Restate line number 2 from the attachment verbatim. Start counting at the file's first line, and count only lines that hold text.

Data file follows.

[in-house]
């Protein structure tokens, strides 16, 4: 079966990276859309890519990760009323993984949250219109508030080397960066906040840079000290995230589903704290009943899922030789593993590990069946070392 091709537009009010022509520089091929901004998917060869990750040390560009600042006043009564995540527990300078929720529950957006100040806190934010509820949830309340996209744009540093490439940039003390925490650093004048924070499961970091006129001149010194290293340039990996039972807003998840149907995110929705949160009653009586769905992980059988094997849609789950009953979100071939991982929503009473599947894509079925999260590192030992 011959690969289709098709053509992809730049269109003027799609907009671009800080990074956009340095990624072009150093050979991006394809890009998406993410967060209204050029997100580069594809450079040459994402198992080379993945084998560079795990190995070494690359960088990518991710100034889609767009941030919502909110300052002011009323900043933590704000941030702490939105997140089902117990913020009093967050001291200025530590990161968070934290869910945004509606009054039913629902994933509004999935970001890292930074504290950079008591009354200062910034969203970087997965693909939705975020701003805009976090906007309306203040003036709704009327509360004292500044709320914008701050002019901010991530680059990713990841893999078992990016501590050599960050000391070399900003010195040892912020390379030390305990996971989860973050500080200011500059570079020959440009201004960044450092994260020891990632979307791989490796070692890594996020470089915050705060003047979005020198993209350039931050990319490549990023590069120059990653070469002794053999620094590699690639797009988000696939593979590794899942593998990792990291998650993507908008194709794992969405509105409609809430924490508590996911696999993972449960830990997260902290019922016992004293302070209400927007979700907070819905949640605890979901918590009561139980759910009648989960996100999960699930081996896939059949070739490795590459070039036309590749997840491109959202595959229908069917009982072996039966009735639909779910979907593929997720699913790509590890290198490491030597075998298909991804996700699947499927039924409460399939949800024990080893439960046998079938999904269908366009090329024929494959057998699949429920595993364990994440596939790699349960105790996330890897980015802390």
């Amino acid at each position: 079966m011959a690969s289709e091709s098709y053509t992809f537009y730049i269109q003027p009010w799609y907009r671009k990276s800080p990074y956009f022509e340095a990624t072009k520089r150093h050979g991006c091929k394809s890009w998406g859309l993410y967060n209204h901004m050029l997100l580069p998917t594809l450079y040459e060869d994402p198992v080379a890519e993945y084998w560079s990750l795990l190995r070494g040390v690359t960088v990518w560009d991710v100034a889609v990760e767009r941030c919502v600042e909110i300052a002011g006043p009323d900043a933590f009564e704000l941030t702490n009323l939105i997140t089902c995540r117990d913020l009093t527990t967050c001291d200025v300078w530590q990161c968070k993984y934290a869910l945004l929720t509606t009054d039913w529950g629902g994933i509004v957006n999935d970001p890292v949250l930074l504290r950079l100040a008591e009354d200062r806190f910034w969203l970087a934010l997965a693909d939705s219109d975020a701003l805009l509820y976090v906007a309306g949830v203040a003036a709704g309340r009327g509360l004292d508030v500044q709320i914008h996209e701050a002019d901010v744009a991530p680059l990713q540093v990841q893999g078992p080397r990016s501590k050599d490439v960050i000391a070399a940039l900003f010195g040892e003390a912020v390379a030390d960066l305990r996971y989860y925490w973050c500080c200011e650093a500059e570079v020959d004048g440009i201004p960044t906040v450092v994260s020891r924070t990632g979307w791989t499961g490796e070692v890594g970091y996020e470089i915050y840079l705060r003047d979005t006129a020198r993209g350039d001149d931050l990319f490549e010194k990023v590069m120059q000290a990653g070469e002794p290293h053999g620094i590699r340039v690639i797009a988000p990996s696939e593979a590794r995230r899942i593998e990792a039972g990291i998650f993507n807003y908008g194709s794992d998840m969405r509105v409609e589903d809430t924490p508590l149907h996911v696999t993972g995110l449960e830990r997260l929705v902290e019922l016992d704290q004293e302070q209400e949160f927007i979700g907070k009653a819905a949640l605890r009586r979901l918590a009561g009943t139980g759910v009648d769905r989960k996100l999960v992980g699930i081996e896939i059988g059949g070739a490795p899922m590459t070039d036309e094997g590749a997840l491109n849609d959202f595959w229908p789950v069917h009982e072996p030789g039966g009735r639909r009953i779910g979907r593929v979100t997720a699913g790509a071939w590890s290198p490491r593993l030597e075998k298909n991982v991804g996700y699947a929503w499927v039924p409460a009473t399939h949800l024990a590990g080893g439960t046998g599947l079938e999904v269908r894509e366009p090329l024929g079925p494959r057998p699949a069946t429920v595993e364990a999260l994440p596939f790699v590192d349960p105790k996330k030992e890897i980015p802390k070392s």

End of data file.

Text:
């Protein structure tokens, strides 16, 4: 079966990276859309890519990760009323993984949250219109508030080397960066906040840079000290995230589903704290009943899922030789593993590990069946070392 091709537009009010022509520089091929901004998917060869990750040390560009600042006043009564995540527990300078929720529950957006100040806190934010509820949830309340996209744009540093490439940039003390925490650093004048924070499961970091006129001149010194290293340039990996039972807003998840149907995110929705949160009653009586769905992980059988094997849609789950009953979100071939991982929503009473599947894509079925999260590192030992 011959690969289709098709053509992809730049269109003027799609907009671009800080990074956009340095990624072009150093050979991006394809890009998406993410967060209204050029997100580069594809450079040459994402198992080379993945084998560079795990190995070494690359960088990518991710100034889609767009941030919502909110300052002011009323900043933590704000941030702490939105997140089902117990913020009093967050001291200025530590990161968070934290869910945004509606009054039913629902994933509004999935970001890292930074504290950079008591009354200062910034969203970087997965693909939705975020701003805009976090906007309306203040003036709704009327509360004292500044709320914008701050002019901010991530680059990713990841893999078992990016501590050599960050000391070399900003010195040892912020390379030390305990996971989860973050500080200011500059570079020959440009201004960044450092994260020891990632979307791989490796070692890594996020470089915050705060003047979005020198993209350039931050990319490549990023590069120059990653070469002794053999620094590699690639797009988000696939593979590794899942593998990792990291998650993507908008194709794992969405509105409609809430924490508590996911696999993972449960830990997260902290019922016992004293302070209400927007979700907070819905949640605890979901918590009561139980759910009648989960996100999960699930081996896939059949070739490795590459070039036309590749997840491109959202595959229908069917009982072996039966009735639909779910979907593929997720699913790509590890290198490491030597075998298909991804996700699947499927039924409460399939949800024990080893439960046998079938999904269908366009090329024929494959057998699949429920595993364990994440596939790699349960105790996330890897980015802390």